• Luke42 Luke42 on Apr 12, 2015

    Oir cars (Sienna & Prius, at the moment) are tools for family life. That means that anyone who is helping us out in that regard (usually grandparents) is welcome to use them. Any scuffs or damage that occurs on the mission of supporting the family are par for the course. When I was a teenager, having a car was a big deal and part of my identity. Now that I'm a real grownup, they're tools. Fascinating tools, backed by a fascinating industry. And they're some of the more powerful tools I own. But I treat my car and my table saw the same: I maintain them studiously, because I need them to get stuff done. P.S. I don't have any jobs around the house which require a Ferrari, so I don't own one. I've had my fill of custom engineered $100k+ equipment at work, so I think owning one would feel like work to me. I'll take a modestly priced low-stress ownership experience over a Ferrari any day. My stuff works for me, not the other way around.

  • Make_light I drive a 2015 A4 and had one of these as a loaner once. It was a huge disappointment (and I would have considered purchasing one as my next car--I'm something of a small crossover apologist). The engine sounded insanely coarse and unrefined (to the point that I wasn't sure if it was poor insulation or there was something wrong with my loaner). The seats, interior materials, and NVH were a huge downgrade compared to my dated A4. I get that they are a completely different class of car, but the contrast struck me. The Q3 just didn't feel like a luxury vehicle at all. Friends of mine drive a Tiguan and I can't think of one way in which the Q3 feels worth the extra cost. My mom's CX-5 is better than either in every conceivable way.
  • Arthur Dailey Personally I prefer a 1970s velour interior to the leather interior. And also prefer the instrument panel and steering wheel introduced later in the Mark series to the ones in the photograph. I have never seen a Mark III or IV with a 'centre console'. Was that even an option for the Mark IV? Rather than bucket seats they had the exceptional and sorely missed 60/40 front seating. The most comfortable seats of all for a man of a 'certain size'. In retrospect this may mark the point when Cadillac lost it mojo. Through the early to mid/late 70's Lincoln surpassed Cadillac in 'prestige/pride of place'. Then the 'imports' took over in the 1980s with the rise of the 'yuppies'.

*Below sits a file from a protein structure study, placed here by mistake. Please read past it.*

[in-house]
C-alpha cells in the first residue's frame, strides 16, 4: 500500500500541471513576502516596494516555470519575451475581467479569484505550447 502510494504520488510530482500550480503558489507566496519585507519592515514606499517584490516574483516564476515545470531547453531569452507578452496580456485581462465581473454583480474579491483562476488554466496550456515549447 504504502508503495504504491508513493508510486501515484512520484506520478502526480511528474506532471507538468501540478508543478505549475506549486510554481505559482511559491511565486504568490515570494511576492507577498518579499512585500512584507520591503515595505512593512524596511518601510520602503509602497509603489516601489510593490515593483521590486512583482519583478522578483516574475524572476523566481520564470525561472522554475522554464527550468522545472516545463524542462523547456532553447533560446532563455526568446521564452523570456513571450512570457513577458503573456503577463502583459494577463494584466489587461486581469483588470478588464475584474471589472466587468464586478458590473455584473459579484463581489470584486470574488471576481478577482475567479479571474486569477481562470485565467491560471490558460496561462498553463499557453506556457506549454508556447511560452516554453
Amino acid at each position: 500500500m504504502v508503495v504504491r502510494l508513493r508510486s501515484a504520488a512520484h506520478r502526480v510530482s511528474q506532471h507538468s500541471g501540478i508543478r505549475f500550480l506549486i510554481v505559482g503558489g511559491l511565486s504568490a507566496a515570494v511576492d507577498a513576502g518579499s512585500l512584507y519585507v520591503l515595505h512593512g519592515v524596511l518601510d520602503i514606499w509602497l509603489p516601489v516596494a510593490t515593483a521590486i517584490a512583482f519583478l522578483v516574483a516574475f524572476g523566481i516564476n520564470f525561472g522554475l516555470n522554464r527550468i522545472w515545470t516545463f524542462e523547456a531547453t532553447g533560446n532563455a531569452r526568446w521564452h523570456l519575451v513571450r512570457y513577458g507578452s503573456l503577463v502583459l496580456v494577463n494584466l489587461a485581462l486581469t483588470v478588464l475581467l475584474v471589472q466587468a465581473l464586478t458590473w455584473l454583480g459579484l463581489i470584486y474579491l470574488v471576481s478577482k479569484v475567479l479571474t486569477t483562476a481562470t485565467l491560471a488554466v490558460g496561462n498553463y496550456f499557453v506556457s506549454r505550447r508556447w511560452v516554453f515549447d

• Arthur Dailey Really enjoying this series and the author's writing style. My love of PLC's is well known. And my dream stated many times would be to 'resto mod' a Pucci edition Mark IV. I did have a '78 T-Bird, acquired brand new. Preferred the looks of the T-Bird of this generation to the Cougar. Hideaway headlights, the T-Birds roof treatment and grille. Mine had the 400 cid engine. Please what is with the engine displacements listed in the article? I am Canada and still prefer using cubic inches when referencing any domestic vehicles manufactured in the 20th century. As for my T-Bird the engine and transmission were reliable. Not so much some of the other mechanical components. Alternator, starter, carburetor. The vehicle refused to start multiple times, usually during the coldest nights/days or in the most out of the way spots. My friends were sure that it was trying to kill me. Otherwise a really nice, quiet, 'floaty' ride, with easy 'one finger' steering and excellent 60/40 split front seat. One of these with modern mechanicals/components would be a most excellent highway cruiser.
  • FreedMike Maybe they should buy Twitter now.
  • FreedMike A lot of what people are calling "turbo lag" may actually be the transmission. In this case, Audi used a standard automatic in this application versus the DSG, and that makes a big difference. The pre-2022 VW Arteon had the same issue - plenty of HP, but the transmission held it back. If Audi had used the DSG, this would be a substantially quicker, more engaging car. In any case, I don't get these "entry lux" compact CUVs (think: Cadillac XT4, Lexus NX, BMW X1, etc). If you must have a compact CUV, I can think of far better options for a lot less money. And, no, the Tiguan isn't one of them - it has the Miller-cycle 2.0T, so it's a dog. But a Mazda CX-30 with the 2.5T would fit the bill.